Due to the new competition regulation for Big Tech in the region, Spotify customers in Europe will be able to purchase audiobooks and subscription plans directly within the music-streaming app as of March, the Swedish business announced on Wednesday.
With this move, the company will be able to avoid paying Apple’s 30 percent transaction fee for transactions made through the App Store, a long-standing point of dispute between the tech giant and app developers.
For several years, Spotify has been involved in a legal dispute, claiming that it had to increase the cost of its monthly subscriptions to compensate for expenses related to Apple App Store regulations.
Spotify stated in a blog post that for years Apple had these policies where we couldn’t inform you about offers, how much anything costs, or even where or how to buy it.
We will now be allowed to communicate information on offers, promotions, and more affordable payment alternatives inside the EU thanks to the Digital Markets Act (DMA).
All Big Tech businesses must abide by the DMA by March 7; in the meantime, they must treat their own products and services the same as those of their competitors.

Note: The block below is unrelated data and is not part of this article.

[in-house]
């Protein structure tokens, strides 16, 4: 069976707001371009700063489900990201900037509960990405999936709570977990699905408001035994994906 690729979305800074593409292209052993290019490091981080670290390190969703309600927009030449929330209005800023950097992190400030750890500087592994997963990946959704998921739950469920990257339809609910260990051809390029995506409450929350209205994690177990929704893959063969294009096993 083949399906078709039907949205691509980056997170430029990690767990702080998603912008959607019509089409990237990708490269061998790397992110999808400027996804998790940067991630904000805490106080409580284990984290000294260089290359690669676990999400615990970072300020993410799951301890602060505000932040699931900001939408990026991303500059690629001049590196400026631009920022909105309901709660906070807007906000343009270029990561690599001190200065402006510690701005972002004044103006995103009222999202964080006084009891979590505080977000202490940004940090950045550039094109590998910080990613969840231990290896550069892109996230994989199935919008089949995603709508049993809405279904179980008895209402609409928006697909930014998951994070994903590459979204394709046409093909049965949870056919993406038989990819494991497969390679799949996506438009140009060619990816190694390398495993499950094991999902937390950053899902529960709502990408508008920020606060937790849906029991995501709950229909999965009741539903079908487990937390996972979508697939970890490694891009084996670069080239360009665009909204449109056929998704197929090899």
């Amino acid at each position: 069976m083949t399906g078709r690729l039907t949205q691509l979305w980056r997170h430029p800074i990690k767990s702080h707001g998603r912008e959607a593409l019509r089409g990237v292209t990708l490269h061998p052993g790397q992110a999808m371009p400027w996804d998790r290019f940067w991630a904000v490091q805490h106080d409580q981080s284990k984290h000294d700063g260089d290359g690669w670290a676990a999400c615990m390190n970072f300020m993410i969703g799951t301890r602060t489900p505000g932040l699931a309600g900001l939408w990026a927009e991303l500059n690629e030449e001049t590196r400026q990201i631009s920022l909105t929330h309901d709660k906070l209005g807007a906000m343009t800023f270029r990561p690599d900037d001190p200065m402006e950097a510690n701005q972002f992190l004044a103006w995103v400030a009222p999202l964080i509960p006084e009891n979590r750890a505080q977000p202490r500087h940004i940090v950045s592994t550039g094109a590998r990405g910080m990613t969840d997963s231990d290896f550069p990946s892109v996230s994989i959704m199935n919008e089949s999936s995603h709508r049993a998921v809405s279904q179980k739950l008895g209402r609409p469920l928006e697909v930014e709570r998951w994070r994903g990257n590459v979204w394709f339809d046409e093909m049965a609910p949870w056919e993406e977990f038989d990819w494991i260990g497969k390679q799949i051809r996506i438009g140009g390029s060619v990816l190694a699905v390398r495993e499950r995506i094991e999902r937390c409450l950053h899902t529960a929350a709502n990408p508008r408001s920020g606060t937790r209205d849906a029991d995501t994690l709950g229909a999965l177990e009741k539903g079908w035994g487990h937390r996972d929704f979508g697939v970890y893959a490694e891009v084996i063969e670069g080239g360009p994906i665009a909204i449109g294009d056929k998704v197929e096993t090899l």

As Bloomberg News reported in November, Apple intends to contest the European Union’s decision to include the App Store in its new digital antitrust list.
Apple requested on Tuesday that a London tribunal dismiss a class action case, valued at over $1 billion, filed by over 1,500 software developers against the software store policies of the company.
The CEO of Meta, Mark Zuckerberg, has also criticized Apple, citing the App Store’s policies and pricing structure as inappropriate and creating a conflict of interest.
Meta stated on Wednesday that new alternatives would increase competition in app distribution, something we’ve always supported.
More methods should be available for developers to distribute their programs to users with ease.